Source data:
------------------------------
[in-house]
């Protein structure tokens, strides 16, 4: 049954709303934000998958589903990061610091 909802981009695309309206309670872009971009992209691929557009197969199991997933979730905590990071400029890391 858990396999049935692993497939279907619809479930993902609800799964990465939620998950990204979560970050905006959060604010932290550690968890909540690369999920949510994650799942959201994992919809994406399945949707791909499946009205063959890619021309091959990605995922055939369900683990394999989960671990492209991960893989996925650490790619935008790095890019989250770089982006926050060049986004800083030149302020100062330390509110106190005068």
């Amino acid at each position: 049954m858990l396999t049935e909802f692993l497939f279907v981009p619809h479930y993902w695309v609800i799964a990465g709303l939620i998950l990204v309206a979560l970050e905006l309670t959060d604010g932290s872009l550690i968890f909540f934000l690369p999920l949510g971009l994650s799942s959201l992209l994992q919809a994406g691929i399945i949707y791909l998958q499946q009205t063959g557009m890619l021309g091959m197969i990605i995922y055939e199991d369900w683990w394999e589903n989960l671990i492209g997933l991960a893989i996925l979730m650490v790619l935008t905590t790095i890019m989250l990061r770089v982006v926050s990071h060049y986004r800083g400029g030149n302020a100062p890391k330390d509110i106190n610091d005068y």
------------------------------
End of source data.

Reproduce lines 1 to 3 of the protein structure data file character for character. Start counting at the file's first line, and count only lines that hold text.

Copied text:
[in-house]
């Protein structure tokens, strides 16, 4: 049954709303934000998958589903990061610091 909802981009695309309206309670872009971009992209691929557009197969199991997933979730905590990071400029890391 858990396999049935692993497939279907619809479930993902609800799964990465939620998950990204979560970050905006959060604010932290550690968890909540690369999920949510994650799942959201994992919809994406399945949707791909499946009205063959890619021309091959990605995922055939369900683990394999989960671990492209991960893989996925650490790619935008790095890019989250770089982006926050060049986004800083030149302020100062330390509110106190005068």
């Amino acid at each position: 049954m858990l396999t049935e909802f692993l497939f279907v981009p619809h479930y993902w695309v609800i799964a990465g709303l939620i998950l990204v309206a979560l970050e905006l309670t959060d604010g932290s872009l550690i968890f909540f934000l690369p999920l949510g971009l994650s799942s959201l992209l994992q919809a994406g691929i399945i949707y791909l998958q499946q009205t063959g557009m890619l021309g091959m197969i990605i995922y055939e199991d369900w683990w394999e589903n989960l671990i492209g997933l991960a893989i996925l979730m650490v790619l935008t905590t790095i890019m989250l990061r770089v982006v926050s990071h060049y986004r800083g400029g030149n302020a100062p890391k330390d509110i106190n610091d005068y």